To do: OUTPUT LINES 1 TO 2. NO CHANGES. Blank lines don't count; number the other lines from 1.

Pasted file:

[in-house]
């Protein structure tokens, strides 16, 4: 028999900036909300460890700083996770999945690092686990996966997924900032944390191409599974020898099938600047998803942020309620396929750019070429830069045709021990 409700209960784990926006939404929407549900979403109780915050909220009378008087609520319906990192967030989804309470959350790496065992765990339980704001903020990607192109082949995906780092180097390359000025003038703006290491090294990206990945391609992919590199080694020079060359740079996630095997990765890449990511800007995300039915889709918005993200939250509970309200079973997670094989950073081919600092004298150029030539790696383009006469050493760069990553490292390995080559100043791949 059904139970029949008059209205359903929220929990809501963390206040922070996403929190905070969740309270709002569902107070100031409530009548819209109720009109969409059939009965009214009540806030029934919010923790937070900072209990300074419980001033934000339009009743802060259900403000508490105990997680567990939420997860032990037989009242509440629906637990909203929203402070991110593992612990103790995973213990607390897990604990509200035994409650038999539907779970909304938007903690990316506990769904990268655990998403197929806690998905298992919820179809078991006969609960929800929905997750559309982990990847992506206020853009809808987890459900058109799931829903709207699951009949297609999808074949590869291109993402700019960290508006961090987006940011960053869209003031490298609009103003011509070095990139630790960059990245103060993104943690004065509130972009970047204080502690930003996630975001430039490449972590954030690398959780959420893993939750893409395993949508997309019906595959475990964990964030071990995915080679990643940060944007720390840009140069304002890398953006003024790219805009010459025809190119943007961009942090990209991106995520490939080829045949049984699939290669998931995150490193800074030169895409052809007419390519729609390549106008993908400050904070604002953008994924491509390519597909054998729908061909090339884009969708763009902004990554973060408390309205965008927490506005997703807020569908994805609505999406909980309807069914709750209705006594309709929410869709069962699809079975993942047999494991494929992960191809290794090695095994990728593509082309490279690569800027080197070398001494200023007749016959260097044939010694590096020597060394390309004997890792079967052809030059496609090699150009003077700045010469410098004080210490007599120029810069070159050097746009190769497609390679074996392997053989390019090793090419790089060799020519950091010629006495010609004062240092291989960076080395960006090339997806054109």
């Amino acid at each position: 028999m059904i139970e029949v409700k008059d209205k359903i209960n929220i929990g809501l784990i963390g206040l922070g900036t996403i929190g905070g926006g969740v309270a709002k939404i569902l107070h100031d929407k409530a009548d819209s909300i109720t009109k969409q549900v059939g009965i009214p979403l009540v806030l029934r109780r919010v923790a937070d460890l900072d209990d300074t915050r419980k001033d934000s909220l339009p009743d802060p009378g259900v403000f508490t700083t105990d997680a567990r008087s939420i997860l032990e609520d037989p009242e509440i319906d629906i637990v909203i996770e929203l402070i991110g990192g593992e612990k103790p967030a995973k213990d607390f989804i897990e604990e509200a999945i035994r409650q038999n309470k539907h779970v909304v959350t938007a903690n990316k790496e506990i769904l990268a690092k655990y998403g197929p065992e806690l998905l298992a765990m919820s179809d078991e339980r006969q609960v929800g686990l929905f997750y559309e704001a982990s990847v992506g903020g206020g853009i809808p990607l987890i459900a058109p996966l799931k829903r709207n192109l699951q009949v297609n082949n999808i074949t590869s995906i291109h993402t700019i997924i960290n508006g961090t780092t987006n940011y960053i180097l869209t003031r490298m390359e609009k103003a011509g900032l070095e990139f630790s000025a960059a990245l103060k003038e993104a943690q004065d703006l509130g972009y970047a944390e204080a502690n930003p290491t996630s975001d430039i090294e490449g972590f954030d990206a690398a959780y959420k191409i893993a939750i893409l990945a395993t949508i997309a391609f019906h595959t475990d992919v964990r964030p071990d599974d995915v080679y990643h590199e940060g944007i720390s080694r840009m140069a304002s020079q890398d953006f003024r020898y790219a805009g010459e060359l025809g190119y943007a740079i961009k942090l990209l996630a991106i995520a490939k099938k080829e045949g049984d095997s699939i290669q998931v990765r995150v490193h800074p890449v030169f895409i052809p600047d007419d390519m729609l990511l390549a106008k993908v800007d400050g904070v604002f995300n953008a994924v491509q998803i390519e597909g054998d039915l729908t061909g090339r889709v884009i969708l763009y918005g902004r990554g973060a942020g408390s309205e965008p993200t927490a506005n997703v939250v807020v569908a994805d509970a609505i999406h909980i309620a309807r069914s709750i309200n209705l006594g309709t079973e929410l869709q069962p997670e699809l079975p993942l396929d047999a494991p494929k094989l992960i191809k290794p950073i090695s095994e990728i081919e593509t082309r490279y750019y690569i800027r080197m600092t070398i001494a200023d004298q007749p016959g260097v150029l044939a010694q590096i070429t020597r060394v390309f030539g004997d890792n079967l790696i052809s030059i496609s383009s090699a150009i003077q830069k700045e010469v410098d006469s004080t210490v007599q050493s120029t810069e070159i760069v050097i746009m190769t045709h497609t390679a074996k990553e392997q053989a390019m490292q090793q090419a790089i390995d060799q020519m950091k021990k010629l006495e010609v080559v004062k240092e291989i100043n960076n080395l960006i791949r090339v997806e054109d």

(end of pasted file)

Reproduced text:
[in-house]
């Protein structure tokens, strides 16, 4: 028999900036909300460890700083996770999945690092686990996966997924900032944390191409599974020898099938600047998803942020309620396929750019070429830069045709021990 409700209960784990926006939404929407549900979403109780915050909220009378008087609520319906990192967030989804309470959350790496065992765990339980704001903020990607192109082949995906780092180097390359000025003038703006290491090294990206990945391609992919590199080694020079060359740079996630095997990765890449990511800007995300039915889709918005993200939250509970309200079973997670094989950073081919600092004298150029030539790696383009006469050493760069990553490292390995080559100043791949 059904139970029949008059209205359903929220929990809501963390206040922070996403929190905070969740309270709002569902107070100031409530009548819209109720009109969409059939009965009214009540806030029934919010923790937070900072209990300074419980001033934000339009009743802060259900403000508490105990997680567990939420997860032990037989009242509440629906637990909203929203402070991110593992612990103790995973213990607390897990604990509200035994409650038999539907779970909304938007903690990316506990769904990268655990998403197929806690998905298992919820179809078991006969609960929800929905997750559309982990990847992506206020853009809808987890459900058109799931829903709207699951009949297609999808074949590869291109993402700019960290508006961090987006940011960053869209003031490298609009103003011509070095990139630790960059990245103060993104943690004065509130972009970047204080502690930003996630975001430039490449972590954030690398959780959420893993939750893409395993949508997309019906595959475990964990964030071990995915080679990643940060944007720390840009140069304002890398953006003024790219805009010459025809190119943007961009942090990209991106995520490939080829045949049984699939290669998931995150490193800074030169895409052809007419390519729609390549106008993908400050904070604002953008994924491509390519597909054998729908061909090339884009969708763009902004990554973060408390309205965008927490506005997703807020569908994805609505999406909980309807069914709750209705006594309709929410869709069962699809079975993942047999494991494929992960191809290794090695095994990728593509082309490279690569800027080197070398001494200023007749016959260097044939010694590096020597060394390309004997890792079967052809030059496609090699150009003077700045010469410098004080210490007599120029810069070159050097746009190769497609390679074996392997053989390019090793090419790089060799020519950091010629006495010609004062240092291989960076080395960006090339997806054109």